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Page 9 of 14, showing 10 records out of 139 total, starting on record 81, ending on 90

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Title | Creator | Date Made Visible | None

Rules for Congregational church funds disbursement

Congregational Church Building Committee

The rules identify the conditions under which Congregational churches or societies receive funds for building a Congregational church in a specific community. The money came from the "Fore Father's Day Fund" which was to be used to erect churches in the West. Samuel Adair was a member of the committee which met in Topeka, Kansas Territory.


Samuel Newell Simpson to Hiram Hill

Simpson, Samuel Newell

Samuel N. Simpson wrote to Hiram Hill from Lawrence, Kansas Territory, updating him on the status of Hill's rents and outlining the rental agreements he had arranged with the various tenants. Simpson mentioned he had raised the $5000 for the church, as promised, and that Hill's money could not be invested in Wyandotte lands until they were properly surveyed. He added that he had recently brought firearms to Kansas Territory, stating " I think our trouble in Kansas has only begun -- but let the war and even dissolution come -- the quicker the better."


James Griffing to J. Augusta Goodrich Griffing

Griffing, James S. (James Sayre), 1822-1882

James Griffing wrote from Topeka, Kansas Territory, to his wife J. Augusta (Goodrich) Griffing. Mrs. Griffing was visiting her family in New York for the first time since her arrival in Kansas Territory in 1855. Griffing gave his wife instructions about which fruit seeds (plum, cherry, and peach) and cuttings (gooseberry and blackberry) to collect and transport back to Kansas Territory, and described his plan to purchase pine flooring in Leavenworth.


Samuel L. Adair to Mrs. H. L. Hibbard

Adair, Samuel Lyle, 1811-1898

Adair, writing from Osawatomie, Kansas Territory, reports on conditions in Kansas to Mrs. Hibbard, who was the president of the Woman's Kansas Aid and Liberty Association of Chicago, Illinois. Adair states that many recent emigrants are ill, and that others, who are using up their own reserves to help the emigrants, hope they will be repaid by aid received in Kansas. He reports that a group of Georgians camped near Osawatomie had run off more than 18 horses. Some free state men had prepared to confront them, but the Georgians had already left the area. Adair writes of rumors that a large force was coming to burn Osawatomie.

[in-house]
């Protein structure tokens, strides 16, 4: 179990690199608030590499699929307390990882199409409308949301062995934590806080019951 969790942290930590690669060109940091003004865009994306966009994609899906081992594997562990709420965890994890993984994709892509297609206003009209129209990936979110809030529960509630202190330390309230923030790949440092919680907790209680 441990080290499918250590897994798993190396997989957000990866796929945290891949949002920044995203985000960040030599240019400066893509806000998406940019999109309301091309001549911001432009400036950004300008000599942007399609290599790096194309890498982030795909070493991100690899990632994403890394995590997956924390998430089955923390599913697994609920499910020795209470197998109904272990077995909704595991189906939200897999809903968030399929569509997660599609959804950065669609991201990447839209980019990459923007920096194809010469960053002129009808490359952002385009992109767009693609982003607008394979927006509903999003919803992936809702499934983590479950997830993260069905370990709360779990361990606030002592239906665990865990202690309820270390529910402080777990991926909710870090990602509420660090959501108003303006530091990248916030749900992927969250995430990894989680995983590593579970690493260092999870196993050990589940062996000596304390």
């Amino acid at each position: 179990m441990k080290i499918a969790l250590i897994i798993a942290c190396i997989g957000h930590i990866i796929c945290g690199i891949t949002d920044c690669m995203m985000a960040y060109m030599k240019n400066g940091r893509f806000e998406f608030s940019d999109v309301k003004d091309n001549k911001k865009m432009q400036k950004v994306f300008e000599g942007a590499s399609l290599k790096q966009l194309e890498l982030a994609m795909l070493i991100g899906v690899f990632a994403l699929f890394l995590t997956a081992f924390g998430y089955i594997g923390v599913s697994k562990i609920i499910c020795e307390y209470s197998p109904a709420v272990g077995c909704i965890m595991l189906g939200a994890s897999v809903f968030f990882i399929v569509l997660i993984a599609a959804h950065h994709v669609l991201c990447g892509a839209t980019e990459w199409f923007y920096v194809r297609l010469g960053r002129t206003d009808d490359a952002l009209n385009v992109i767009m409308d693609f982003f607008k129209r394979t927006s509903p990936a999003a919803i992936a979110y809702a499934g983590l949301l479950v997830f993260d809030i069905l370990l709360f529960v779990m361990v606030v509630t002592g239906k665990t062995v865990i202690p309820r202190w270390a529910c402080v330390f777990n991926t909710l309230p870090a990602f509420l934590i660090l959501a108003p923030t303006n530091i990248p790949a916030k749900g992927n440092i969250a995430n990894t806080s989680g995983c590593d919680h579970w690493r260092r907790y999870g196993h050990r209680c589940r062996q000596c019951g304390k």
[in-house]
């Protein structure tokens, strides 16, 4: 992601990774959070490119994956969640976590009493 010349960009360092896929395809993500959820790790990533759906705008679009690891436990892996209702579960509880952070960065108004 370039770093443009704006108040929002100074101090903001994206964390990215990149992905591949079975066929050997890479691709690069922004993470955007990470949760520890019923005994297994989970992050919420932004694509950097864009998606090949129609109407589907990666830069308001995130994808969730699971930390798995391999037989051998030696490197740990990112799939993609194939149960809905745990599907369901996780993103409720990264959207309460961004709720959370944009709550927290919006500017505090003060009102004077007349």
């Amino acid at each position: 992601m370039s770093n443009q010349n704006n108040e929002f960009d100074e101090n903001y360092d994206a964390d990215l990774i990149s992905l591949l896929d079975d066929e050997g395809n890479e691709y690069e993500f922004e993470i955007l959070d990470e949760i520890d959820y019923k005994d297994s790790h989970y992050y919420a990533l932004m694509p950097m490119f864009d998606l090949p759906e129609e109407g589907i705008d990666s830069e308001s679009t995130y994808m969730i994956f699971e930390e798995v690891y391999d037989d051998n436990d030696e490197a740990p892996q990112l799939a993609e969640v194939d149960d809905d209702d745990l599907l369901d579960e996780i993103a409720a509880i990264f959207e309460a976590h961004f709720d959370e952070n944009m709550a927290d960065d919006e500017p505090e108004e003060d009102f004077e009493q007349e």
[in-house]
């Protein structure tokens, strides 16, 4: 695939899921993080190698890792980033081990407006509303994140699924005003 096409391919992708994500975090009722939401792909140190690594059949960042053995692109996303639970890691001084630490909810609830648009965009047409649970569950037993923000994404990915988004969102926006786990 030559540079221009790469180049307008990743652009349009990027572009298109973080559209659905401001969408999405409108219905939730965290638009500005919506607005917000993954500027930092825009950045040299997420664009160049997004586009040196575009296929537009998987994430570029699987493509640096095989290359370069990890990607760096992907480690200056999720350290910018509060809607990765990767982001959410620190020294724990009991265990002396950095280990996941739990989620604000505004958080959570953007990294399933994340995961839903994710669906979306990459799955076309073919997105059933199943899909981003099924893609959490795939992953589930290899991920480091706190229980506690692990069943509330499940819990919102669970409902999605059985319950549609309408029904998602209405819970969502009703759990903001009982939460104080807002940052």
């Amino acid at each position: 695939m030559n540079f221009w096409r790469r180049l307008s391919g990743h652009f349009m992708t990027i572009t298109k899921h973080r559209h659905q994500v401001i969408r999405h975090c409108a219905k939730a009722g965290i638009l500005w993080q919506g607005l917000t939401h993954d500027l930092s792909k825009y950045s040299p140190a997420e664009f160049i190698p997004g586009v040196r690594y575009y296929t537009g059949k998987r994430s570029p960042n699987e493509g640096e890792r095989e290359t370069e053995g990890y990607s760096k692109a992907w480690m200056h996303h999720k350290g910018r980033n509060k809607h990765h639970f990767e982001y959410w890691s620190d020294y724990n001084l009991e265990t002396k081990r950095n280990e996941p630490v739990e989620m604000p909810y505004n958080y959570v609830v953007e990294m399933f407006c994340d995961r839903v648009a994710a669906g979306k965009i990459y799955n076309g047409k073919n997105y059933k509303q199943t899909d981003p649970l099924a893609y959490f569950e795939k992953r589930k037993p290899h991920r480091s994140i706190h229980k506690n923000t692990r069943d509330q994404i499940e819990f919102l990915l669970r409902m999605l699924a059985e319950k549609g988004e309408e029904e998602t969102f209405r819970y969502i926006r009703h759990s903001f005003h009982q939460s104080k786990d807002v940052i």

W. Sands to Lewis Allen Alderson

Letter written by W. Sands to Lewis Allen Alderson and his father, Joseph. Lewis Allen Alderson later moved to Atchison, Kansas, in 1858 and was a prominent Baptist minister. He died in Atchison in 1881.


Sarah Brown to William Brown

Brown, Sarah

A letter written by Sarah Brown from Lawrence, Kansas, addressed to her brother, William Brown, who was in college in New York. The first part of her letter discusses the presence of the Kansas First in Lawrence. She describes the soldiers as "rough" and notes the proslavery attitude of the regiment, which leads them to abuse African Americans living in Lawrence. Sarah goes on to discuss her views on the need for immediate emancipation. She discusses family issues such as the death of her cousin and a scrapbook she was making with her sister, Mary. The last portion of the letter discusses Sarah's interest in botany and local plants. A complete transcription is available by clicking "Text Version" below.


No-tin-no to D. D. Mitchell


No-tin-no, a leader of the Ottawa nation, wrote this letter to the Superintendent of Indian Affairs, D. D. Mitchell, concerning a shipment of farming implements that the government had promised to the tribe. The Ottawa were frustrated by the delay, and No-tin-no stated that if he did not hear back from Mitchell, he would write to the President of the United States himself. The letter was dictated to Jotham Meeker, a missionary and printer at the Ottawa Baptist Mission near present-day Ottawa, Kansas.


Samuel L. Adair to S. S. Jocelyn

Adair, Samuel Lyle, 1811-1898

From Osawatomie, Kansas Territory, Samuel Adair writes that his family has been sick, and that others in the area have been ill or died. The bulk of his letter to Reverend Jocelyn deals with elections held by both proslavery and antislavery supporters in October 1855 and the number of Missourians that voted in the proslavery election on October 1. He describes the territorial legislature that met at Shawnee Mission. He indicates that a relative and his son and son-in-law have arrived in Kansas Territory, and that the relative had brought a number of weapons. The relative to whom he referred was probably John Brown, who was a half brother of Adair's wife, Florella. Samuel Adair writes that he is concerned about Brown's war-like attitude and describes a slaveholder who had left the territory because of concern about the "outcome." This appears to be a draft of a letter sent to Jocelyn.


German American farmers, Marion County, Kansas

This is a photograph of a group of German American farmers standing before a very large tractor and threshing machine in Marion County, Kansas. An American flag is suspended between the two machines.


Polly Lewis to Lewis Allen Alderson

Four letters addressed to Lewis Allen Alderson from his sister Polly Alderson Lewis. Alderson was studying at Ohio University in Athens, Ohio. He later moved to Atchison, Kansas, in 1858 and was a prominent Baptist minister. He died in Atchison in 1881. Notes from his brother-in-law, Charles Lewis, and his other sister, Patsey Alderson Feamster are included in the letters.

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